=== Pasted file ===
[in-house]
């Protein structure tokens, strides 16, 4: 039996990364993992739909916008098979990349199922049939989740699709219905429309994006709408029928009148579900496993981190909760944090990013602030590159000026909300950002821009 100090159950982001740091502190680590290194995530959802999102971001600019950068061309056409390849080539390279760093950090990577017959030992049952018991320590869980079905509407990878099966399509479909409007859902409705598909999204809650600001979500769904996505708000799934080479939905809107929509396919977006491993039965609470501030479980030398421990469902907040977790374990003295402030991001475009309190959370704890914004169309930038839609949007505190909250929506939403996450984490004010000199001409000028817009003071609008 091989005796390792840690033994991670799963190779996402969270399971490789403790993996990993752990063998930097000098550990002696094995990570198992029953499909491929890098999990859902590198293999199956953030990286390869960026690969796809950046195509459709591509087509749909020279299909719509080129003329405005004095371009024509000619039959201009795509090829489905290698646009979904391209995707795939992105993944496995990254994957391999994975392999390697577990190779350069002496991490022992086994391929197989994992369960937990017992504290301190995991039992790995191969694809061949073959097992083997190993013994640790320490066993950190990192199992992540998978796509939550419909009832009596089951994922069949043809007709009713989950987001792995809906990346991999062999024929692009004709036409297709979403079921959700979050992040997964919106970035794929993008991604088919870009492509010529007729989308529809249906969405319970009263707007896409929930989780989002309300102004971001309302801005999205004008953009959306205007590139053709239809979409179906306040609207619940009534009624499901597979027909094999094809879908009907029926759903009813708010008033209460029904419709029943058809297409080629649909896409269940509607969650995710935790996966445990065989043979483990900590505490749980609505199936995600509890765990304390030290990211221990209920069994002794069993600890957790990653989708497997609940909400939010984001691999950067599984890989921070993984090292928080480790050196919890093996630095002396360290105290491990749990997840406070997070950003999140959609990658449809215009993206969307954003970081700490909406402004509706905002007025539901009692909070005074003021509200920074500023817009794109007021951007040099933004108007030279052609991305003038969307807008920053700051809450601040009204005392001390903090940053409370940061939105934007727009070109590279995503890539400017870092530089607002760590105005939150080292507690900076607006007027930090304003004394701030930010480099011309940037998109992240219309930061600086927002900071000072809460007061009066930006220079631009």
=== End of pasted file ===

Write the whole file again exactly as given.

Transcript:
[in-house]
């Protein structure tokens, strides 16, 4: 039996990364993992739909916008098979990349199922049939989740699709219905429309994006709408029928009148579900496993981190909760944090990013602030590159000026909300950002821009 100090159950982001740091502190680590290194995530959802999102971001600019950068061309056409390849080539390279760093950090990577017959030992049952018991320590869980079905509407990878099966399509479909409007859902409705598909999204809650600001979500769904996505708000799934080479939905809107929509396919977006491993039965609470501030479980030398421990469902907040977790374990003295402030991001475009309190959370704890914004169309930038839609949007505190909250929506939403996450984490004010000199001409000028817009003071609008 091989005796390792840690033994991670799963190779996402969270399971490789403790993996990993752990063998930097000098550990002696094995990570198992029953499909491929890098999990859902590198293999199956953030990286390869960026690969796809950046195509459709591509087509749909020279299909719509080129003329405005004095371009024509000619039959201009795509090829489905290698646009979904391209995707795939992105993944496995990254994957391999994975392999390697577990190779350069002496991490022992086994391929197989994992369960937990017992504290301190995991039992790995191969694809061949073959097992083997190993013994640790320490066993950190990192199992992540998978796509939550419909009832009596089951994922069949043809007709009713989950987001792995809906990346991999062999024929692009004709036409297709979403079921959700979050992040997964919106970035794929993008991604088919870009492509010529007729989308529809249906969405319970009263707007896409929930989780989002309300102004971001309302801005999205004008953009959306205007590139053709239809979409179906306040609207619940009534009624499901597979027909094999094809879908009907029926759903009813708010008033209460029904419709029943058809297409080629649909896409269940509607969650995710935790996966445990065989043979483990900590505490749980609505199936995600509890765990304390030290990211221990209920069994002794069993600890957790990653989708497997609940909400939010984001691999950067599984890989921070993984090292928080480790050196919890093996630095002396360290105290491990749990997840406070997070950003999140959609990658449809215009993206969307954003970081700490909406402004509706905002007025539901009692909070005074003021509200920074500023817009794109007021951007040099933004108007030279052609991305003038969307807008920053700051809450601040009204005392001390903090940053409370940061939105934007727009070109590279995503890539400017870092530089607002760590105005939150080292507690900076607006007027930090304003004394701030930010480099011309940037998109992240219309930061600086927002900071000072809460007061009066930006220079631009």